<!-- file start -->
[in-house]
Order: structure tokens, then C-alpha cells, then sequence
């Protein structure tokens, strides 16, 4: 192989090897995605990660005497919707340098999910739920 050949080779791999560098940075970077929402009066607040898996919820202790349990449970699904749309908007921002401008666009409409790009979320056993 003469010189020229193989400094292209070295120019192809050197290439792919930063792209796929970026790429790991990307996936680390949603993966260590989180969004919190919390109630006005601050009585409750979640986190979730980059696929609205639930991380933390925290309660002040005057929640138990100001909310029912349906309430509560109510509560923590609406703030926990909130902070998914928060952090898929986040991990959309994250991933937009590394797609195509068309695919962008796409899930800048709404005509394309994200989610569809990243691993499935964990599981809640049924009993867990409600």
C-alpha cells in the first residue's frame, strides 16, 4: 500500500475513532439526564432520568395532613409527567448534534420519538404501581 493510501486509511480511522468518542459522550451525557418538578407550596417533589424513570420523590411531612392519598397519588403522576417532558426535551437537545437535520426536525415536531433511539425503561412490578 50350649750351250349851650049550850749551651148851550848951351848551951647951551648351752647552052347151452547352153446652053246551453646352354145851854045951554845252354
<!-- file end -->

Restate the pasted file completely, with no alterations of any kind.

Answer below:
[in-house]
Order: structure tokens, then C-alpha cells, then sequence
């Protein structure tokens, strides 16, 4: 192989090897995605990660005497919707340098999910739920 050949080779791999560098940075970077929402009066607040898996919820202790349990449970699904749309908007921002401008666009409409790009979320056993 003469010189020229193989400094292209070295120019192809050197290439792919930063792209796929970026790429790991990307996936680390949603993966260590989180969004919190919390109630006005601050009585409750979640986190979730980059696929609205639930991380933390925290309660002040005057929640138990100001909310029912349906309430509560109510509560923590609406703030926990909130902070998914928060952090898929986040991990959309994250991933937009590394797609195509068309695919962008796409899930800048709404005509394309994200989610569809990243691993499935964990599981809640049924009993867990409600």
C-alpha cells in the first residue's frame, strides 16, 4: 500500500475513532439526564432520568395532613409527567448534534420519538404501581 493510501486509511480511522468518542459522550451525557418538578407550596417533589424513570420523590411531612392519598397519588403522576417532558426535551437537545437535520426536525415536531433511539425503561412490578 50350649750351250349851650049550850749551651148851550848951351848551951647951551648351752647552052347151452547352153446652053246551453646352354145851854045951554845252354